Paul George isn't often thought of as a distributor. If anything, he's long been the opposite — a score-first wing who will either look for his shot or try to create one before kicking it out to a teammate. That's not to say he's selfish as much as he is an aggressive scorer, but that's just who he's been for most of his career.
On Wednesday night, though, George's put on display just how far he's come as a playmaker since he entered the league — and, to a lesser degree, since he joined the LA Clippers in 2019.
In a dominant win over the Sacramento Kings, George tied a career-high mark with 12 assists (eight of which came in the first half) to go along with 19 points, seven rebounds, two blocks and a steal across 32 minutes of action. It was the seventh time this season that George had recorded five or more assists in a single game — something he only did 14 times all last season.
Much of it has to do with Tyronn Lue's offense, which prioritizes ball movement and seems to have made each player on the roster a more willing passer. But George is also making smarter passes and better reads, often finding teammates on the move and leading them to their preferred spots.
It's not like he's constantly finding the same players, either. George has already developed strong chemistry with each of the team's starters and role players, which is something he never had as much a chance to do with last year's squad. But with another year under his belt and consistent time on the court, George has become one of LA's primary playmakers along with Kawhi Leonard. Together, the two are averaging roughly 11.5 assists per game — a little less than half of what the team is averaging on the season.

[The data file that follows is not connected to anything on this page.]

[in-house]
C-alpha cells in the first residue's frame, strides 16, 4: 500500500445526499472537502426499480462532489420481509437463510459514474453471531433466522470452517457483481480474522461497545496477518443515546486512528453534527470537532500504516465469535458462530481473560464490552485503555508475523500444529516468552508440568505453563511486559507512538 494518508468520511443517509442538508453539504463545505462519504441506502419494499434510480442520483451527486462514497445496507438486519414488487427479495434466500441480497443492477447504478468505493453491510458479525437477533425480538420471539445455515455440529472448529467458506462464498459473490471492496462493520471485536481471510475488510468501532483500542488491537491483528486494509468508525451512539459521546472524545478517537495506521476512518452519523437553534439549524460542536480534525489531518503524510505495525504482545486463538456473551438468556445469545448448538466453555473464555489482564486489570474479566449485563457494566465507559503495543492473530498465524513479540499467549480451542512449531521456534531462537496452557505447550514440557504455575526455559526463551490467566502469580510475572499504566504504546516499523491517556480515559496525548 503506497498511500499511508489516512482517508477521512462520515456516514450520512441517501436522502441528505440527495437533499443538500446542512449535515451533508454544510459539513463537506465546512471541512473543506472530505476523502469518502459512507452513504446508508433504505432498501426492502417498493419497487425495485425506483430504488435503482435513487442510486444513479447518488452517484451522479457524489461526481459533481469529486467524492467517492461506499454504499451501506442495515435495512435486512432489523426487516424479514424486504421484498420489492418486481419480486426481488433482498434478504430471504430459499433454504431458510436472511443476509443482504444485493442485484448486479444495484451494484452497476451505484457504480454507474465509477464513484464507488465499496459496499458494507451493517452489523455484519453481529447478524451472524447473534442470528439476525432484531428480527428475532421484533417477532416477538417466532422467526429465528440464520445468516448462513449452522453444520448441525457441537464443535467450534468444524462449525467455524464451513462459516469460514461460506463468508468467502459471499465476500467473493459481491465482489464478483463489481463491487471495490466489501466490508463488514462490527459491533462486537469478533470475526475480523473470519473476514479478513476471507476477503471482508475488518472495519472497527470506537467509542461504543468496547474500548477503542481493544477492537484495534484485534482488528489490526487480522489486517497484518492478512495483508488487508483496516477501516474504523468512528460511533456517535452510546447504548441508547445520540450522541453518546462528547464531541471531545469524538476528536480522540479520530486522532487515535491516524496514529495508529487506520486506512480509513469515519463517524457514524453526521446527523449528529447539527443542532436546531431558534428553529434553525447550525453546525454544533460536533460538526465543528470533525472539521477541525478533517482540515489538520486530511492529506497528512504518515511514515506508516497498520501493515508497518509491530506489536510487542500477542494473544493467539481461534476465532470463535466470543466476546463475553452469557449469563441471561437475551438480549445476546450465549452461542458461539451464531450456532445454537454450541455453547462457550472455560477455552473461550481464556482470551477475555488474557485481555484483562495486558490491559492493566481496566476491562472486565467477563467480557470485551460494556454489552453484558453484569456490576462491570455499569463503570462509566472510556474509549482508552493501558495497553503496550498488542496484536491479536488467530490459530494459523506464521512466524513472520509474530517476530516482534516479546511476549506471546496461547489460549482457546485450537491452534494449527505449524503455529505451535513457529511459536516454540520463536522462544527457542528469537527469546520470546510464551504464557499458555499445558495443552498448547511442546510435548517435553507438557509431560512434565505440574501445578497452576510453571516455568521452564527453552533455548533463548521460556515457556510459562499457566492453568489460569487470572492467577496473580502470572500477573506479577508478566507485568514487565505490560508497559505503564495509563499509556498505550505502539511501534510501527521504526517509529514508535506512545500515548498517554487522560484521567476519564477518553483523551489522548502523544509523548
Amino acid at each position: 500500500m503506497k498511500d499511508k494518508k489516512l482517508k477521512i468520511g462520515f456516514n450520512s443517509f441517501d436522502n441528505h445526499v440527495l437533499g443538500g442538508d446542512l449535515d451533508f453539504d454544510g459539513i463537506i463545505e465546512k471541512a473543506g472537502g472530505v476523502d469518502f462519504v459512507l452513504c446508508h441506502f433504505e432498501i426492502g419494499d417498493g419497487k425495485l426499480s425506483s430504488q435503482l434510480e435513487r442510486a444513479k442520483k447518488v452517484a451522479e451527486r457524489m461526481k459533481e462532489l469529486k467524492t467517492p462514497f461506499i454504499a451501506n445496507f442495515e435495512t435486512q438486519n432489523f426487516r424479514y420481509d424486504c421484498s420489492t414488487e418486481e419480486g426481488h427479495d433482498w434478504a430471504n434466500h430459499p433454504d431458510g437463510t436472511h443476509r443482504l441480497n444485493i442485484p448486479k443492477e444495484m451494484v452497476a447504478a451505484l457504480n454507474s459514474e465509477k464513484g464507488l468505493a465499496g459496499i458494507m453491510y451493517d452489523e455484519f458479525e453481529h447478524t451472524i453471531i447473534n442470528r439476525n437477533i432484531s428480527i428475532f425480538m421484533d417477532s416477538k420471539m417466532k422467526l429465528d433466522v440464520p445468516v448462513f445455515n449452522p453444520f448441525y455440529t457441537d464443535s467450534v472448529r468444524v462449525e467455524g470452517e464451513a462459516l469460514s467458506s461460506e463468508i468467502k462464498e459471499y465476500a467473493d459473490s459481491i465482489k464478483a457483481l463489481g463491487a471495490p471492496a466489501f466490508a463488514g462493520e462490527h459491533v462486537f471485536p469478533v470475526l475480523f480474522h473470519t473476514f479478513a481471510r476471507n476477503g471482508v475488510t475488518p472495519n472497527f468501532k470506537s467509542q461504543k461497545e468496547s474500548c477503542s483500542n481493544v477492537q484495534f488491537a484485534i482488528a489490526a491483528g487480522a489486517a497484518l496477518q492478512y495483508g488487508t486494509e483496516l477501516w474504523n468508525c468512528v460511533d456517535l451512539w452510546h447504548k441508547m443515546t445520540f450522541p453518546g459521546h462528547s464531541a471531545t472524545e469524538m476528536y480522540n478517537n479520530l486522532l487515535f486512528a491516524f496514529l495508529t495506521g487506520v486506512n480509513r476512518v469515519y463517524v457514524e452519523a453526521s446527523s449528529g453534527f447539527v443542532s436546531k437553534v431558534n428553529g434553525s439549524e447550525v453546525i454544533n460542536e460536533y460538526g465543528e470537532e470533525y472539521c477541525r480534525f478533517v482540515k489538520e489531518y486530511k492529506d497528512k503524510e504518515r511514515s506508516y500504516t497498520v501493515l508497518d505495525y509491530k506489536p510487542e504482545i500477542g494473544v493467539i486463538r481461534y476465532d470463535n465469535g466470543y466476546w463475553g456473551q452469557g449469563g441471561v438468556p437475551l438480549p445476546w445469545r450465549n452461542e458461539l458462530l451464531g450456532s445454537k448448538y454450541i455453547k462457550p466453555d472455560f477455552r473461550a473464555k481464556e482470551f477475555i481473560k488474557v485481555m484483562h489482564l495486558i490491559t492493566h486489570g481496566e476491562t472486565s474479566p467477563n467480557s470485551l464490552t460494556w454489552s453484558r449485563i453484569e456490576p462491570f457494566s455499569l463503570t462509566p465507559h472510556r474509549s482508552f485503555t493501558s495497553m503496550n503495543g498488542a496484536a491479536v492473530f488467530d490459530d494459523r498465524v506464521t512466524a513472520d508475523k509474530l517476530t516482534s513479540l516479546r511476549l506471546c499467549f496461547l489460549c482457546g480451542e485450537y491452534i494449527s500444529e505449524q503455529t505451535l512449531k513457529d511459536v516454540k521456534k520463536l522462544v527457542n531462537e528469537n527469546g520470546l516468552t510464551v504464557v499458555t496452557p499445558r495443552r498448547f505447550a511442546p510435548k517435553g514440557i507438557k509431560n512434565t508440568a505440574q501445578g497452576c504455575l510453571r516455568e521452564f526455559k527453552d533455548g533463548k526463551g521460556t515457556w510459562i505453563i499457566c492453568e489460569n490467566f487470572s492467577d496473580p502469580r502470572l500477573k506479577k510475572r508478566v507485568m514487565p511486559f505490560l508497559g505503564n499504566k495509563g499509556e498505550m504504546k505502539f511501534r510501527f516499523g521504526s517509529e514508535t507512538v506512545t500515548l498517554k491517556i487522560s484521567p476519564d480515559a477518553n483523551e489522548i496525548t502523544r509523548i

That's also part of the reason why the Clippers don't necessarily need a true point guard on the roster. Lonzo Ball has reportedly been linked to the team in trade discussions, but George and Leonard have been good enough that adding such a player isn't as important as some anticipated it would be.
"It's a fun challenge for me," George said after the game. "It's fun figuring it out, figuring out how defenses are guarding plays, figuring out how defenses are guarding me... I love connecting the team, I love getting guys shots. I think we've been one of the teams that have gotten some of the most wide-open shots, wide-open threes, and so it's contagious. One guy makes a play for another, and our whole team just plays that same style."
George has still struggled with turnovers, which is always a part of the learning process — his 55 turnovers this season are the fourth-most in the NBA — but he's not afraid to admit that he can still improve.
"It's a work in progress," George said. "I probably had a career-high in turnovers too, so I got to work on it, I got to be better, I got to take care of the ball a lot better. But for me it's fun. I play for my teammates so it's not going to be perfect, but I thrive on being on the floor and trying to make my teammates better."
That said, passing is just one aspect of George's game that's been impressive this season. Through his first 14 contests, the two-way star is putting up MVP-caliber numbers, averaging 24.4 points per game and shooting an absurd 50.5% from three-point range on nearly eight attempts a night. He isn't the only reason why the Clippers are the most efficient three-point shooting team in the league, but he's certainly a big part of it.
Time will tell if George can keep this up, but even if he does come back down to Earth, there's no denying that something is fundamentally different about his style of play this season. He's not looking to force things on offense or settle for contested jumpers. Like so many others on this team, he's looking for the best available shot each possession — whether it comes from his hands or not.
He's playing for the team.